Treated as guests in their own homes, girls in the Adivasi village of Hiwali are now staring at a template of change as their names become identity markers for all homes
Prakash Bhivsan sports a smile standing next to a nameplate outside his house with his daughter’s name on it. Residents of Hiwali have put up such nameplates as a step towards change. Pic/Satej Shinde
Around 80 km from Nashik city, in the Adivasi pada of Hiwali in Triambakeshwar Taluka, a feminist movement is brewing. Houses here are not identified by the names of the family patriarch, but a yellow-coloured tree forms the base to remove an age-old custom and displays the name of the girl child of the house prominently. And this is not just one house, but all of the total 30 houses in the village follow the same pattern one wall after another.
Hiwali, has become a sort-of model village. Known for its extraordinary school where students can recite multiplication tables up to 970, know various sections of the Constitution down to pat and can solve the Rubik’s cube in a jiffy, Hiwali is creating a path of transformation, be it in the education system or the family system. All thanks to the lone teacher of the only school in the village, Keshav Gavit, who is leading from the front and the 215 residents of the village, are on board. The villagers belong to the Kokna and Mahadev Koli tribes. None of them however have a permanent job; they rely on farming and temporary employment to make a living.
Gavit’s unique suggestion of having names of the daughters on nameplates outside all homes, was supported by NGO GIVE welfare foundation. Put to vote and the Gram Sabha unanimously passed the step playing along the bugle of change.
“After the school and the kids made a name for their talent, the villagers realised the power of progressive thinking. When they saw their girls faring brilliantly at school, they did not want them to only take care of the families or be married off young. They want girls to get educated and take up empowering professions like that of a teacher or civil servant,” explains Gavit who teaches at the Hiwali Zilla Parishad school. “The new nameplates are a symbol of the village’s desire for a progressive world,” he adds.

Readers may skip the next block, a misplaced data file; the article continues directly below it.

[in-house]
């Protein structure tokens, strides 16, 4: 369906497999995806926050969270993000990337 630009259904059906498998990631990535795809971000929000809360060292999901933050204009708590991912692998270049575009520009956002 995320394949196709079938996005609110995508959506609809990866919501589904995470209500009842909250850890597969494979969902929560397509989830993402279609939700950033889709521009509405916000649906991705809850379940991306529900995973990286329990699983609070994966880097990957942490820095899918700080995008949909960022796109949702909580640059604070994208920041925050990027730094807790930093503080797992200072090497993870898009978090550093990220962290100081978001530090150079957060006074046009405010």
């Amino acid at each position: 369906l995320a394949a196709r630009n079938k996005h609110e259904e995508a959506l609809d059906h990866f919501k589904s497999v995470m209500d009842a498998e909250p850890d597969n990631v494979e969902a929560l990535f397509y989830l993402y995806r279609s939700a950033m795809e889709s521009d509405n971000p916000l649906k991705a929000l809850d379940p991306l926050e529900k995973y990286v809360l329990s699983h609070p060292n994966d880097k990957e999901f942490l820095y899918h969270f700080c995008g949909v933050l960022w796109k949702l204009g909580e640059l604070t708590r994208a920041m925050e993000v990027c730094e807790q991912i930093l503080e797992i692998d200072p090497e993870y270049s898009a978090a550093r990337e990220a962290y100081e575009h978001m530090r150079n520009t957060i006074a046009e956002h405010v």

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Ashwini Bhivsan’s father Prakash Bhivsan, is one among the many to have adopted the change. He tells mid-day, “This little step has gone miles for our girls. They have a sense of respect, recognition, acceptance and a different confidence now. They aspire to have careers of their own, something we couldn’t even dream of for ourselves. We are proud of our daughters and the nameplates put the importance right where it should be.”
Another villager, Haridas Bhusare, whose daughter is studying in Nashik city, adds, “Customarily, we considered girls as guests in their own homes and boys as owners or heirs. Girls were married off young and didn’t stay for long with their parents. But we are changing.” He says that the small gesture is a reminder for respect towards the daughters and literacy of the girl child.
While their lessons are out-of-box and Gavit’s methodology of teaching is more practical than theory based, students at the Hiwali Zilla Parishad schools are also taught about women who were firsts in various professions. “I teach them about female role models as a motivation to pursue the career of their dreams,” Gavit says.